^{2}University of Chicago

**Category:**Astrophysics

We present a general formulation of special-relativistic magnetohydrodynamics and derive exact radially self-similar solutions for axisymmetric outflows from strongly magnetized, rotating compact objects. We generalize previous work by including thermal effects and analyze in detail the various forces that guide, accelerate, and collimate the flow. We demonstrate that, under the assumptions of a quasi-steady poloidal magnetic field and of a highly relativistic poloidal velocity, the equations become effectively time-independent and the motion can be described as a frozen pulse. Read More

**Affiliations:**

^{1}University of Athens,

^{2}University of Chicago,

^{3}University of Athens

**Category:**Astrophysics

We present a systematic method for constructing two-dimensional magnetohydrodynamic equilibria with compressible flow in Cartesian geometry. This systematic method has already been developed in spherical geometry and applied in modelling solar and stellar winds and outflows (Vlahakis & Tsinganos,1998) but is derived here in Cartesian geometry in the context of the solar atmosphere for the first time. Using the method we find several new classes of solutions, some of which generalise known solutions, including the Kippenhahn & Schl\"uter (1957) and Hood & Anzer (1990) solar prominence models and the Tsinganos, Surlantzis & Priest (1993) coronal loop model with flow, and some of which are completely new. Read More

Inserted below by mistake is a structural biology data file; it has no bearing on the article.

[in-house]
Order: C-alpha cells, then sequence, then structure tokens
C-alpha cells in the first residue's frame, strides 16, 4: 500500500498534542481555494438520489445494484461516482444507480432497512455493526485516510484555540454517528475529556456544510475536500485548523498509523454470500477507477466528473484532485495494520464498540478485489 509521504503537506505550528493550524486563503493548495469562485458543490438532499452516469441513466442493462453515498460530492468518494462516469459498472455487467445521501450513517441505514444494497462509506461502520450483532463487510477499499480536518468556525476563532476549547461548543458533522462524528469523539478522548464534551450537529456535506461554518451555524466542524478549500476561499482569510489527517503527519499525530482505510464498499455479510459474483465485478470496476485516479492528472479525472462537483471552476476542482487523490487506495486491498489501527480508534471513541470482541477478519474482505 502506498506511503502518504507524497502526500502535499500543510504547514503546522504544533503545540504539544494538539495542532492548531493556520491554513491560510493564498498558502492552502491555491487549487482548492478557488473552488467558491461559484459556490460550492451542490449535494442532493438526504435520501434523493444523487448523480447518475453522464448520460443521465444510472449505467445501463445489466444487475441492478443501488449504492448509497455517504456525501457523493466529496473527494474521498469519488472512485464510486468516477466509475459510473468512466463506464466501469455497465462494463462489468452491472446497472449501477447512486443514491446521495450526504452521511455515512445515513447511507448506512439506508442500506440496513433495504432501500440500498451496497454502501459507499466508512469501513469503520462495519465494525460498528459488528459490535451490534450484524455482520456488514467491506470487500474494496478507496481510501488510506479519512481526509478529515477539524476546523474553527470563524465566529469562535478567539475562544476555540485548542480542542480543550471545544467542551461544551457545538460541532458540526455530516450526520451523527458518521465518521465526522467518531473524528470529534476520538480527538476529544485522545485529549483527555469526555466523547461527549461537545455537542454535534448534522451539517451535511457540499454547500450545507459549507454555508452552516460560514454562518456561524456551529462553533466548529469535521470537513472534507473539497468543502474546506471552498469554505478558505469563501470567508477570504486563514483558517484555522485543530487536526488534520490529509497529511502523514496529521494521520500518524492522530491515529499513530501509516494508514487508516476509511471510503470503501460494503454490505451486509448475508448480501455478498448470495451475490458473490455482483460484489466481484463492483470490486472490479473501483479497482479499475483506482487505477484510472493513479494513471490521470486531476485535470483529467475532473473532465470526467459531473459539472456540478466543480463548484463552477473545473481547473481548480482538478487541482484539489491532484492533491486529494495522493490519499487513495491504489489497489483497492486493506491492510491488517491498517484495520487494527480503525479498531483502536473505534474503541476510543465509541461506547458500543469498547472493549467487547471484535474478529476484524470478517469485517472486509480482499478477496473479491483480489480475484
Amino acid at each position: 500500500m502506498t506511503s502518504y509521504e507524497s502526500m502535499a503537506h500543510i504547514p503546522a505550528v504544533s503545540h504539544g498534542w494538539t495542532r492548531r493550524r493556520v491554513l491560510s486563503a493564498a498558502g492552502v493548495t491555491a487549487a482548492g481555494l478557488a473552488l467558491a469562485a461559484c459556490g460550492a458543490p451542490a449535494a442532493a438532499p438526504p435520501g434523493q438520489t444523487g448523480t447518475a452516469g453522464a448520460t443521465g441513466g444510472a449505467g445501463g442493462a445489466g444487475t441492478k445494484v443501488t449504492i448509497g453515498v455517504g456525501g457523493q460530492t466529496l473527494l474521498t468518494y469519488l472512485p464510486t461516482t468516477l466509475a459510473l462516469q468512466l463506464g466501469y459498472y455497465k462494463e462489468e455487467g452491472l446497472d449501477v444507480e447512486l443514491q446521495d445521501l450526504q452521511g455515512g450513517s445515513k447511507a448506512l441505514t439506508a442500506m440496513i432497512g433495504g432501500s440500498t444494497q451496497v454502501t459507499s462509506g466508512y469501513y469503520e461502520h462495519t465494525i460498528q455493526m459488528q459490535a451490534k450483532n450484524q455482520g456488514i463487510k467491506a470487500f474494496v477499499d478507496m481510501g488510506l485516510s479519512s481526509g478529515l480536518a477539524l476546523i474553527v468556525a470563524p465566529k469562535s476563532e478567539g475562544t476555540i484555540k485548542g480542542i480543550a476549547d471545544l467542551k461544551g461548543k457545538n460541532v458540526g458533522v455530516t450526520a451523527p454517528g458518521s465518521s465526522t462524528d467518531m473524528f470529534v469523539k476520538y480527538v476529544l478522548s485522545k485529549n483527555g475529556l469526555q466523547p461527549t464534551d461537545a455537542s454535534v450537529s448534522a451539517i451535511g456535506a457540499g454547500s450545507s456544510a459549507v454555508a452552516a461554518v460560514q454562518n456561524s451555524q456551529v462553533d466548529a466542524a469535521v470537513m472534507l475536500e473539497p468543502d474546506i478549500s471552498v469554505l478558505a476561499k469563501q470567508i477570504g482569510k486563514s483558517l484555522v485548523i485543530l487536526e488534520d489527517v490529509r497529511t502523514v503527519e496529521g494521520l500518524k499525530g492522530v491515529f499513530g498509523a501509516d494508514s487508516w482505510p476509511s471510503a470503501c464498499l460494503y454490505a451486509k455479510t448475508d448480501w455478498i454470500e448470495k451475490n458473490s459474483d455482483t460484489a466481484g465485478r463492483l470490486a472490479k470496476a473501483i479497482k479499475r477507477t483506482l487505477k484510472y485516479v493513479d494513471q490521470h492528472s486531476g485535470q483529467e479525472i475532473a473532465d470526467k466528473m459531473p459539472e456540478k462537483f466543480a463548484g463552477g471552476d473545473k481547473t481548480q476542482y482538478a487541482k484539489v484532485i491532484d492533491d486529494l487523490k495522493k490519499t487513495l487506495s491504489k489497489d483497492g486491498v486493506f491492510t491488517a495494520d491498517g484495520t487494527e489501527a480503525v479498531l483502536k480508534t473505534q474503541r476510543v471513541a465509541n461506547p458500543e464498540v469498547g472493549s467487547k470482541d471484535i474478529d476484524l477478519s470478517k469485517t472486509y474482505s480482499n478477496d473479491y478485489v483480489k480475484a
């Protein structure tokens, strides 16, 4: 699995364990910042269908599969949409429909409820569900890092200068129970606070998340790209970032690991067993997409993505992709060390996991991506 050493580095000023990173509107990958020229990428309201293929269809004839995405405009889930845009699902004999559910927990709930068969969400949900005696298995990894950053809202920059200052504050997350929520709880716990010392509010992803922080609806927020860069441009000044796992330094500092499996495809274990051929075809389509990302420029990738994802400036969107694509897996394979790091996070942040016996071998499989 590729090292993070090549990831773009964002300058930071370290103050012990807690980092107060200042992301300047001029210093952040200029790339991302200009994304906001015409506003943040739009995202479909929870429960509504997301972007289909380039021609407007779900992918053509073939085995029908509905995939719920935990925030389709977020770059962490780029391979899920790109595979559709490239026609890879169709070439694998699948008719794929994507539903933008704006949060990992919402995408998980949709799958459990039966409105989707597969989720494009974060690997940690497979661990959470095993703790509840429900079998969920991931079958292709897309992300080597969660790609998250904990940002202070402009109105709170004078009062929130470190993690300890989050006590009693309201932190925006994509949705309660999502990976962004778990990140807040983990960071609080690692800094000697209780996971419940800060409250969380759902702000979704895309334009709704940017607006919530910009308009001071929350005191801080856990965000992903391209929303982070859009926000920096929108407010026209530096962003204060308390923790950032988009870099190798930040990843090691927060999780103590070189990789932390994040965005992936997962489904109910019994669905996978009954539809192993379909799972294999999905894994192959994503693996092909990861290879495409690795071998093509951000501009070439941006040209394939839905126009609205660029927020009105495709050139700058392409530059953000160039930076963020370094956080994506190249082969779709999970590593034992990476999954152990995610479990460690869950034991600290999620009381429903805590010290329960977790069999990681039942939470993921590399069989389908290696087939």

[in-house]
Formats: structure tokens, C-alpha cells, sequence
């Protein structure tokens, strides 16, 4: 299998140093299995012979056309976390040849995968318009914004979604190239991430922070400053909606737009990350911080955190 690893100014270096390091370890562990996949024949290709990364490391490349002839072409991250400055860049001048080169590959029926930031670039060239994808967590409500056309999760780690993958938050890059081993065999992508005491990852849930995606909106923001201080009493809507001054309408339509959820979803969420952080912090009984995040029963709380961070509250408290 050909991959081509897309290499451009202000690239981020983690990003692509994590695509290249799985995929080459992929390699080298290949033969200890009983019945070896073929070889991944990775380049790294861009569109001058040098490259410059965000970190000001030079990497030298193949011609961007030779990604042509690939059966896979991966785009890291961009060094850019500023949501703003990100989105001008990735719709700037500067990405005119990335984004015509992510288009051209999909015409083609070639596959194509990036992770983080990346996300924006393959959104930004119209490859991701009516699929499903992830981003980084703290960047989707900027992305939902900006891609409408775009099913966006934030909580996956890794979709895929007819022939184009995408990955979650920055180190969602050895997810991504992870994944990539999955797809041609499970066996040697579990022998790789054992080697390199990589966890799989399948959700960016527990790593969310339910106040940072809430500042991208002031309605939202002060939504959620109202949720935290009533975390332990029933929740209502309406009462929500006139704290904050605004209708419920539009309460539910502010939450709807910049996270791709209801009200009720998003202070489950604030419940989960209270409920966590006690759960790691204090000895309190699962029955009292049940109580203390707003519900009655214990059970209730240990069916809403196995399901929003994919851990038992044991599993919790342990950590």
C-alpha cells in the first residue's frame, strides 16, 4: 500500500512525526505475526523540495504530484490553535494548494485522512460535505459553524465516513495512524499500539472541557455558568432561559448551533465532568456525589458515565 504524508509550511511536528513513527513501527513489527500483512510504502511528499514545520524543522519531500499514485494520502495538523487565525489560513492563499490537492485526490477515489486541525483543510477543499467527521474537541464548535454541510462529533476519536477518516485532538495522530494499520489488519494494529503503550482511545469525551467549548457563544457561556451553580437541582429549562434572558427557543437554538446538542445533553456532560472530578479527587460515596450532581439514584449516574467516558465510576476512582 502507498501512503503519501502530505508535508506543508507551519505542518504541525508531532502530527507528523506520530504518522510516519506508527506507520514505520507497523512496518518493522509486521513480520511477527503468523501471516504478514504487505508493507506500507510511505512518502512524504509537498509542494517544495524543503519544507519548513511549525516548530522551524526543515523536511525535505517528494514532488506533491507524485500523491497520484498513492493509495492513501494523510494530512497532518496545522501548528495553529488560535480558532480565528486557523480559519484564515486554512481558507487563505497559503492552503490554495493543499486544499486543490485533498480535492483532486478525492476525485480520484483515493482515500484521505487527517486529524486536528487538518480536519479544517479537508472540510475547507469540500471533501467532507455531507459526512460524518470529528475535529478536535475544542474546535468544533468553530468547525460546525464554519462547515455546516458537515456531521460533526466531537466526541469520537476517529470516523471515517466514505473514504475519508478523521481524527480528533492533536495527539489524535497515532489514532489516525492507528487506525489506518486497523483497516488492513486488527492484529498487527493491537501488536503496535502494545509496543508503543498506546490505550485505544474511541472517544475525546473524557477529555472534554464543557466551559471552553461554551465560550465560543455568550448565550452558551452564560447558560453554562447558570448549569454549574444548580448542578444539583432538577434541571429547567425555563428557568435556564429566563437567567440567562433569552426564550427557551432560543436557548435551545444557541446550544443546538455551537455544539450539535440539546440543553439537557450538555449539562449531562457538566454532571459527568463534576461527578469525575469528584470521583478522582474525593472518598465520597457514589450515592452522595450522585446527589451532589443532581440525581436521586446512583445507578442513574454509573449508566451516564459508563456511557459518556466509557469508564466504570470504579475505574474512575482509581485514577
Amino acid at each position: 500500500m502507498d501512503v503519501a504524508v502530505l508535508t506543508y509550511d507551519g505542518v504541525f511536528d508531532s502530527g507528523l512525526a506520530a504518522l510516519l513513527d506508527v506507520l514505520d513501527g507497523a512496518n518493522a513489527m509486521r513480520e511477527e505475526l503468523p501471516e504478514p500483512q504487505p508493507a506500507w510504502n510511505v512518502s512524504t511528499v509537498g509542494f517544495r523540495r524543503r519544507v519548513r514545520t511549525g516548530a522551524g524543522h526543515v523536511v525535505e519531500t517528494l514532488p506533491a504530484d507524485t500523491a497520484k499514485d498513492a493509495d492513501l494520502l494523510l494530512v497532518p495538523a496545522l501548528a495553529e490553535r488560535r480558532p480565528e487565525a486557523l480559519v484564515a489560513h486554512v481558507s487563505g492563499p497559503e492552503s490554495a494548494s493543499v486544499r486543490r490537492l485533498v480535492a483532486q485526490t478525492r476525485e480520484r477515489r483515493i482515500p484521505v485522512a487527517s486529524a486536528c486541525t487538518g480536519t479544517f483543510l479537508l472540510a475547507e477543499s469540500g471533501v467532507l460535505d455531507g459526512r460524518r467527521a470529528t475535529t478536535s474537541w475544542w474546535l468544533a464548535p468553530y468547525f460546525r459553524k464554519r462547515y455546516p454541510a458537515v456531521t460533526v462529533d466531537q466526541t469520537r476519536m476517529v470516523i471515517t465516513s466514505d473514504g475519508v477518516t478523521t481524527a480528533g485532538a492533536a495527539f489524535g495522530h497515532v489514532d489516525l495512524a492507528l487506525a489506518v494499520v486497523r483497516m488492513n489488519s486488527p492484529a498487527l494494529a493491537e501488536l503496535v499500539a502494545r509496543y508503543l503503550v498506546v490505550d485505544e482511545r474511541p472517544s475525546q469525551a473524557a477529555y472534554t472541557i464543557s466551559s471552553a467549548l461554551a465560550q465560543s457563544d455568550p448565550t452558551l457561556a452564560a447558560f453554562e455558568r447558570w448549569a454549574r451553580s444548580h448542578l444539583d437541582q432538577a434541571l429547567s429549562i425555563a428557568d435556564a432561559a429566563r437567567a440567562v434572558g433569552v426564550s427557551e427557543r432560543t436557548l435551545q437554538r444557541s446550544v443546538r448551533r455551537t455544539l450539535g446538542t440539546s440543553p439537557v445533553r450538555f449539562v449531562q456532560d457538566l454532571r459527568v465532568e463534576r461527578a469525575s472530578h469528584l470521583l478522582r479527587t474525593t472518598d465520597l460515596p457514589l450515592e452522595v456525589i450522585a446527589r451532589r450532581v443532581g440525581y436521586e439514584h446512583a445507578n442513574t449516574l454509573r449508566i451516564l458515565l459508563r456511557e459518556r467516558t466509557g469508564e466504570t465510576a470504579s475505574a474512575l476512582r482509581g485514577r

**Affiliations:**

^{1}University of Chicago,

^{2}University of Chicago

**Category:**Astrophysics

Using relativistic, axisymmetric, ideal MHD, we examine the outflow from a disk around a compact object, taking into account the baryonic matter, the electron-positron/photon fluid, and the large-scale electromagnetic field. Focussing on the parameter regime appropriate to gamma-ray burst outflows, we demonstrate, through exact self-similar solutions, that the thermal force (which dominates the initial acceleration) and the Lorentz force (which dominates further out and contributes most of the acceleration) can convert up to ~50% of the initial total energy into asymptotic baryon kinetic energy. We examine how baryon loading and magnetic collimation affect the structure of the flow, including the regime where emission due to internal shocks could take place. Read More